Culture Minister steps down

  • 2009-01-14
  • Staff and wire reports
RIGA - Long-time Minister of Culture Helena Demakova has stepped down citing personal reasons.
In a letter of resignation tendered to the Prime Minister on Jan. 12, Demakova said: " a situation, where irresponsible proposals rooted in liberal ideology are in the public domain, like the merger of dozens of museums and misunderstood optimization, I can no longer take responsibility for the work of the Ministry of Culture because my health condition restricts me from becoming fully involved in the public debate and political process. The cultural sector at this time requires active leadership..."

Demakova, who is believed to be suffering health problems, said she would not return to parliament and would not run in local or European Parliament elections.
Demakova has proposed actor and businessman Juris Zagars as her successor in the post, the Baltic News Service reported. Justice Minister Gaidis Berzins will step in for Demakova until a permanent successor is chosen.

It is not clear whether her successor will be selected prior to a planned government reshuffle later this month. People's Party board member Maris Kucinskis, however, said that the party was likely to go with the minister's chosen replacement.
People's Party spokesman Arno Pjatkins praised the contributions of Demakova, saying the party was keen to retain the ministry in its control.
"The People's Party board respects Helena Demakova's decision and regards her motivation with understanding," he said.

"Demakova has provided a huge input in the development of culture and it has for a long time been a sphere of People's Party responsibility," the spokesman said.
Pjatkins refused to be drawn on the distribution of ministerial portfolios among parties ahead of the proposed government reshuffle.

"The People's Party is currently working on its vision of the government reshuffle. We are both analyzing the prime minister's proposals and working on our own. There are things on which we agree, and there are things on which we disagree," he said.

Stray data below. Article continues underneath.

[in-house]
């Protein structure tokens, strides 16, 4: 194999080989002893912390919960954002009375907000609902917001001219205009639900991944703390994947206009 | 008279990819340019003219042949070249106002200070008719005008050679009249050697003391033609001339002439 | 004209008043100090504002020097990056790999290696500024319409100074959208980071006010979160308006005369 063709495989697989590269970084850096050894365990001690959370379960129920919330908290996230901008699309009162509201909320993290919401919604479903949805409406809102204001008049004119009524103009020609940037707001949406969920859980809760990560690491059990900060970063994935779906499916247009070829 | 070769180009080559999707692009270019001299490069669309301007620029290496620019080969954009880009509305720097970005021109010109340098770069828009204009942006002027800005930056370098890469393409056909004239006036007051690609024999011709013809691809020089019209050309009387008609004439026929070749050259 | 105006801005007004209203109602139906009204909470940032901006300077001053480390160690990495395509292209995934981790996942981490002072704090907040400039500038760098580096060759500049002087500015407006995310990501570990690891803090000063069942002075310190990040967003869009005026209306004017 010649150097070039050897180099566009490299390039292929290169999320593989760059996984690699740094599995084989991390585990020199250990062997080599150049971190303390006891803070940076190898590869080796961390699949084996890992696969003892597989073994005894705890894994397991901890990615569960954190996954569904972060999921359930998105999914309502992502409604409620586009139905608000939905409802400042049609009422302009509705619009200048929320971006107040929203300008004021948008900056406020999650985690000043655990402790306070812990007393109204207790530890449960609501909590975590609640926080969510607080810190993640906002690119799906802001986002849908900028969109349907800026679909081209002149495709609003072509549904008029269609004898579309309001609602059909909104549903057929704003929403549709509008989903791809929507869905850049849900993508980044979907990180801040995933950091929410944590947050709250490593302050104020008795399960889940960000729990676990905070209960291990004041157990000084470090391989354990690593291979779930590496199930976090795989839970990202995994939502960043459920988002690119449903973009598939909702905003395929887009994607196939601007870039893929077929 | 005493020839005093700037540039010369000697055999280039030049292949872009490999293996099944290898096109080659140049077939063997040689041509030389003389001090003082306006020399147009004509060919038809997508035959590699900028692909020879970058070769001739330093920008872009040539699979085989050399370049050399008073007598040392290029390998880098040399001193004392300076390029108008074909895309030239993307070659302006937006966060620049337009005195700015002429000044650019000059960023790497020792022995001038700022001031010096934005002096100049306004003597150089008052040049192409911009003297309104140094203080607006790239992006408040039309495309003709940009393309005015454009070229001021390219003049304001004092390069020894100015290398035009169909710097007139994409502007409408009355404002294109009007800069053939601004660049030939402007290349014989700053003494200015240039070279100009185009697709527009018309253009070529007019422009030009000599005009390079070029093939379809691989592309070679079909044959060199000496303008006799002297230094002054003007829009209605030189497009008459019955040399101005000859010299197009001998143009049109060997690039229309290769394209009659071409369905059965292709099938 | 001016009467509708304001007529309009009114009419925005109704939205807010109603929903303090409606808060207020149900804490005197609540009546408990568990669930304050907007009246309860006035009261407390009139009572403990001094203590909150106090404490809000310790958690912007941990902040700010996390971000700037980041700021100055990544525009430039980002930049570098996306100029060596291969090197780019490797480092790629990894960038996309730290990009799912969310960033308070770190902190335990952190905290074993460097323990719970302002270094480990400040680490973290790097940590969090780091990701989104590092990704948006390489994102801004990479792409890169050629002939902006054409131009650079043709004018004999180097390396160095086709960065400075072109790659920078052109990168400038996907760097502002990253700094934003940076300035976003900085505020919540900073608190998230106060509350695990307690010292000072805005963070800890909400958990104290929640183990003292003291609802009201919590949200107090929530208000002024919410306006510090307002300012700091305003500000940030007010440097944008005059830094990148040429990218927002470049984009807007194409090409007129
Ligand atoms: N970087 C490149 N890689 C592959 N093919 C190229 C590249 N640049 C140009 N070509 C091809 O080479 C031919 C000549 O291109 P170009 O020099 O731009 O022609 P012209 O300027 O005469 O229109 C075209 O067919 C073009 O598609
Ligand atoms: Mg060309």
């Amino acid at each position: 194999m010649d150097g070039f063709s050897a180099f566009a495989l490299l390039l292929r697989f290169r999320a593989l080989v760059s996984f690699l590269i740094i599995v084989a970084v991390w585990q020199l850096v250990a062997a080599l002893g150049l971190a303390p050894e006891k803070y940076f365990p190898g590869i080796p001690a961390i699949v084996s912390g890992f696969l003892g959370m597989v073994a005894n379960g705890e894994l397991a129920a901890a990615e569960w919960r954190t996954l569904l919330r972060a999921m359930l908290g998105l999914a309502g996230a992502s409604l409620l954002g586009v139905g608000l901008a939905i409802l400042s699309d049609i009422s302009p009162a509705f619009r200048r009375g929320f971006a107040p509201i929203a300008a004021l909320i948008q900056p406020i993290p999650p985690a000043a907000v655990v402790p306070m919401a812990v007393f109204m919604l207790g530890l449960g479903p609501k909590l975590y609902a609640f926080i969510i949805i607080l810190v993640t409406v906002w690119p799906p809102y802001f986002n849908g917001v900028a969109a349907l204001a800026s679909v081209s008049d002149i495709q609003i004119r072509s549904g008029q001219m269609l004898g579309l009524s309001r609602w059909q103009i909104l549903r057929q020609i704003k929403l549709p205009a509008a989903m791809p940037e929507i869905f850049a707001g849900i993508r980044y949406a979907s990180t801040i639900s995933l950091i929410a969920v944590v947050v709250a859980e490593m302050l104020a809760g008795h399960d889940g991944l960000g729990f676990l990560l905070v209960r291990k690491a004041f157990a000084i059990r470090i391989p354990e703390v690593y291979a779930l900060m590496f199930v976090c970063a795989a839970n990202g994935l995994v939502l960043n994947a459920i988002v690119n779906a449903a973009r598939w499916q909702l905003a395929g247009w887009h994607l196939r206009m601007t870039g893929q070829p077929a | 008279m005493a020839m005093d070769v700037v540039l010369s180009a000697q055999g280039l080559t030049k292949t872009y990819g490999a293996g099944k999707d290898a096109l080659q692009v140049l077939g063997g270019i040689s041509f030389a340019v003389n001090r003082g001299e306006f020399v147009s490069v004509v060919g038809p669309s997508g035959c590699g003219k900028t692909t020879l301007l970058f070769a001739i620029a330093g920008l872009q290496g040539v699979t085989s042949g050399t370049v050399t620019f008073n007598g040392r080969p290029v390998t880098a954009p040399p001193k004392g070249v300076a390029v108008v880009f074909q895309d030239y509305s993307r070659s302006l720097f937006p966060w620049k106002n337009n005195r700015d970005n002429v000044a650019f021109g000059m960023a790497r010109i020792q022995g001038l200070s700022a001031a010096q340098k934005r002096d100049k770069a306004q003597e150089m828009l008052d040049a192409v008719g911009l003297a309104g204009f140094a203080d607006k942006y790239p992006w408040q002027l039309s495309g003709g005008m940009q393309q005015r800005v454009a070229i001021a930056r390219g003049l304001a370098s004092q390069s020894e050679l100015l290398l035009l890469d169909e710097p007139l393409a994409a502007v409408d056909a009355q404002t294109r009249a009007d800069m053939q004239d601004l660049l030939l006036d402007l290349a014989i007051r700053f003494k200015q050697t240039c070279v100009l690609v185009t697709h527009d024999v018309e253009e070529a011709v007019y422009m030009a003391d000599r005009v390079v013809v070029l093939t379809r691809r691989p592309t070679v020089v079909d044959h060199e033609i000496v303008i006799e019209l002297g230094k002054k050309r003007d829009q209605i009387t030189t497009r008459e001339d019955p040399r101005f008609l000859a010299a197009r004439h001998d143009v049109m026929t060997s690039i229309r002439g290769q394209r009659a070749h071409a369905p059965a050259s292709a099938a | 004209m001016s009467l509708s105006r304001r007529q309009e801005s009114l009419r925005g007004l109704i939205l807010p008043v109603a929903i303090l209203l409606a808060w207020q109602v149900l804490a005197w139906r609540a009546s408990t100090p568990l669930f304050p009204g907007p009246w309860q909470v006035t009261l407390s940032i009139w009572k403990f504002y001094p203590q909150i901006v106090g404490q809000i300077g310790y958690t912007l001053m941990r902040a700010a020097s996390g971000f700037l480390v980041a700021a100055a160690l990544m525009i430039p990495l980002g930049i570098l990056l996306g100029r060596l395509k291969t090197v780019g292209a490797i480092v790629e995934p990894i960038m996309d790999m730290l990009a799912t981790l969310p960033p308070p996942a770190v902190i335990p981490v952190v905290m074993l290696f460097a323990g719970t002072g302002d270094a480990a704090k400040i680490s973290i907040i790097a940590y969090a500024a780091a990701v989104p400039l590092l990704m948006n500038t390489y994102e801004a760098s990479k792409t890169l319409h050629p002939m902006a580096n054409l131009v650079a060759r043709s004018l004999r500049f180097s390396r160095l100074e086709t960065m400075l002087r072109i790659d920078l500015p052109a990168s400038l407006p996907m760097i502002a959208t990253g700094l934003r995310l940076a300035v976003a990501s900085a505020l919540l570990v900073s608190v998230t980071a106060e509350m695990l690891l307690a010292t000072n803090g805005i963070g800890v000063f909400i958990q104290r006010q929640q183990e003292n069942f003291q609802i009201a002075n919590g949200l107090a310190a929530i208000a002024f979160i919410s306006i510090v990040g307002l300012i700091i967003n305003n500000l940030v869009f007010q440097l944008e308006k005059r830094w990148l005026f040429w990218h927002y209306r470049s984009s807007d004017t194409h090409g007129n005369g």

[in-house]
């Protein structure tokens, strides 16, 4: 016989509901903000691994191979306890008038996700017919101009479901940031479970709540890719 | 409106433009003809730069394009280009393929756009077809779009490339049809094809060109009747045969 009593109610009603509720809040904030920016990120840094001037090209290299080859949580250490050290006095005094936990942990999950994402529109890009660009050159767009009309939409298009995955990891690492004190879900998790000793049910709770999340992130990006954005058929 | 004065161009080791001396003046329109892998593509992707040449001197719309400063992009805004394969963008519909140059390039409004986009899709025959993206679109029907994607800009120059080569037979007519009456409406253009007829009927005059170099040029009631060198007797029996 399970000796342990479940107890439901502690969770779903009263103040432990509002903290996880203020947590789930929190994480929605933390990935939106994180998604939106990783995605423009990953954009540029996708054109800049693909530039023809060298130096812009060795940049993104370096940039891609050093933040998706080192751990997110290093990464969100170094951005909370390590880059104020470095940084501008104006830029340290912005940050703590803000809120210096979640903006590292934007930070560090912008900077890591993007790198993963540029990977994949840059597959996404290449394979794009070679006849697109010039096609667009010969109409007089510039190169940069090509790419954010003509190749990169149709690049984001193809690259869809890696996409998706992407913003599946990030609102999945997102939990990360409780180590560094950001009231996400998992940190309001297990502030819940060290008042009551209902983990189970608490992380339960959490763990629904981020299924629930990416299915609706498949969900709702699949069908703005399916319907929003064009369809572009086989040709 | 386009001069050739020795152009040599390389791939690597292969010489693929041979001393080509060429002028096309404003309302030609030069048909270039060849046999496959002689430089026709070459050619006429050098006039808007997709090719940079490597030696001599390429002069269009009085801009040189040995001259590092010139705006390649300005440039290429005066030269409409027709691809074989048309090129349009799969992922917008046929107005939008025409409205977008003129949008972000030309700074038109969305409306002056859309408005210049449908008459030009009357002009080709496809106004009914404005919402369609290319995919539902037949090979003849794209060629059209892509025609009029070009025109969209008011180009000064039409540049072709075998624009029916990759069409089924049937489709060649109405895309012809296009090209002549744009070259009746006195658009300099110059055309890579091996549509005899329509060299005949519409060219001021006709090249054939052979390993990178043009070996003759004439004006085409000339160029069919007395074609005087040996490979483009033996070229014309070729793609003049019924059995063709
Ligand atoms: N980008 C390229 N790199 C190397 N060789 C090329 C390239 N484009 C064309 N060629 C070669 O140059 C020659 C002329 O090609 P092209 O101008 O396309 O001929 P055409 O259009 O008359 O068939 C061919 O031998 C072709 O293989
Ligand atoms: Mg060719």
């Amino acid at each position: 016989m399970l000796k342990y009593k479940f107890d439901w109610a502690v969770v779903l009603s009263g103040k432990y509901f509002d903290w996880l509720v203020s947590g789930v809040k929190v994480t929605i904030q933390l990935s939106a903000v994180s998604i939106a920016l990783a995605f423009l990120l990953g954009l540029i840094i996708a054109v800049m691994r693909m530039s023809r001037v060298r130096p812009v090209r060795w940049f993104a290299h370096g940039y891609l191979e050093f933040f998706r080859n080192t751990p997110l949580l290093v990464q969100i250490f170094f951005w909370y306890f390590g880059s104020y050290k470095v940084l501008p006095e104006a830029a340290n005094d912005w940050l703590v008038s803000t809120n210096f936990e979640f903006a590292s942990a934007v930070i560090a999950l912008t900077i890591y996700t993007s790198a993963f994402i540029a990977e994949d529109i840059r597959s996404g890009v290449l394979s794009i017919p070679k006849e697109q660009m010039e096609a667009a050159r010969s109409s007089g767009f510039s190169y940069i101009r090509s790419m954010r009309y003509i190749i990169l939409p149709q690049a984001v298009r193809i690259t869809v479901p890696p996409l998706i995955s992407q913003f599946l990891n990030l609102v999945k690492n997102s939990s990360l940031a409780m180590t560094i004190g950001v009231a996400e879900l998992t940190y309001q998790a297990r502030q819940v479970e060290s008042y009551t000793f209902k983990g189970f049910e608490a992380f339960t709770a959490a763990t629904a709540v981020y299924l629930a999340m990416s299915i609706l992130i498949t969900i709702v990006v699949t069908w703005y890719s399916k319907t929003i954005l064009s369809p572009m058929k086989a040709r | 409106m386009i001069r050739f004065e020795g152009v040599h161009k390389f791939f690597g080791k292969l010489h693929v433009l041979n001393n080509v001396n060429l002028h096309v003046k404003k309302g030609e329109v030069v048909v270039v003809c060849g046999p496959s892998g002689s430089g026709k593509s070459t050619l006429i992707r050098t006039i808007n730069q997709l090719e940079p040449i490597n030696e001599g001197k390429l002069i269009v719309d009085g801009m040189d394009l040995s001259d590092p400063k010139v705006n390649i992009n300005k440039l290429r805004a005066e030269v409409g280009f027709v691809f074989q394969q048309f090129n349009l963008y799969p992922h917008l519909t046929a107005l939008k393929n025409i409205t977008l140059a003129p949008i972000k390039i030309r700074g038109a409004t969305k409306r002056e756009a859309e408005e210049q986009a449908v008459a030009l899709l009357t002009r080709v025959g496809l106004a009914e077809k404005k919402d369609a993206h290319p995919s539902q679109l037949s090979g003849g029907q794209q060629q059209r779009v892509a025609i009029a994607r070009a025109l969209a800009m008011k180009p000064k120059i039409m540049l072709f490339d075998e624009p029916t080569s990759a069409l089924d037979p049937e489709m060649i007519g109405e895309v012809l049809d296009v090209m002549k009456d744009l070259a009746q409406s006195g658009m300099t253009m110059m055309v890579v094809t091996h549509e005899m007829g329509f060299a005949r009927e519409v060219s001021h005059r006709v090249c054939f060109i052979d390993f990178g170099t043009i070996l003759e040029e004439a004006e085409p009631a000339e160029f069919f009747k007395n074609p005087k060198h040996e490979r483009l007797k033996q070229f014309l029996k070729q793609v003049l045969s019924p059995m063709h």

The party spokesman indicated that culture will likely remain under the supervision of a separate ministry.
It has previously reported that the Culture Ministry could be merged with the Education and Science Ministry as part of the government restructure, and that the Greens and Farmers Union would take control of the ministry.
Prime Minister Ivars Godmanis, meanwhile, has declined to comment on a possible replacement for Demakova, saying only that he was aware of her ongoing health problems.

Asked if Demakova's post would be given to a representative of the People's Party, the prime minister said that the government was currently liaising with coalition partners and a decision would be reached by Jan. 25.
Pjatkins told BNS that Zagars, who is also a co-founder of the People's Party and a member of the Cesis town council, will certainly be among possible candidates for culture minister.

Zagars himself has already voiced readiness to replace Demakova as Latvia's acting culture minister.
Demakova faced increased public scrutiny recently after the government agency j3b signed a contract with architect bureau Ab.SZK on drawing up the design project for an 8.5 million euro new concert hall in Riga.
On Dec. 19 j3b released a statement saying that the agency would delay construction of the concert hall until 2011 in consideration of Latvia's grave economic situation.
Apart from announcement of her health issues Demakova has not made any public statement following news of the controversy.

A member of the People's Party board, Demakova became Latvian culture minister in March 2004, and has served not only under the incumbent Prime Minister Ivars Godmanis, but also in the governments of ex-premiers Indulis Emsis and Aigars Kalvitis.

Before that she was a member of Latvian parliament.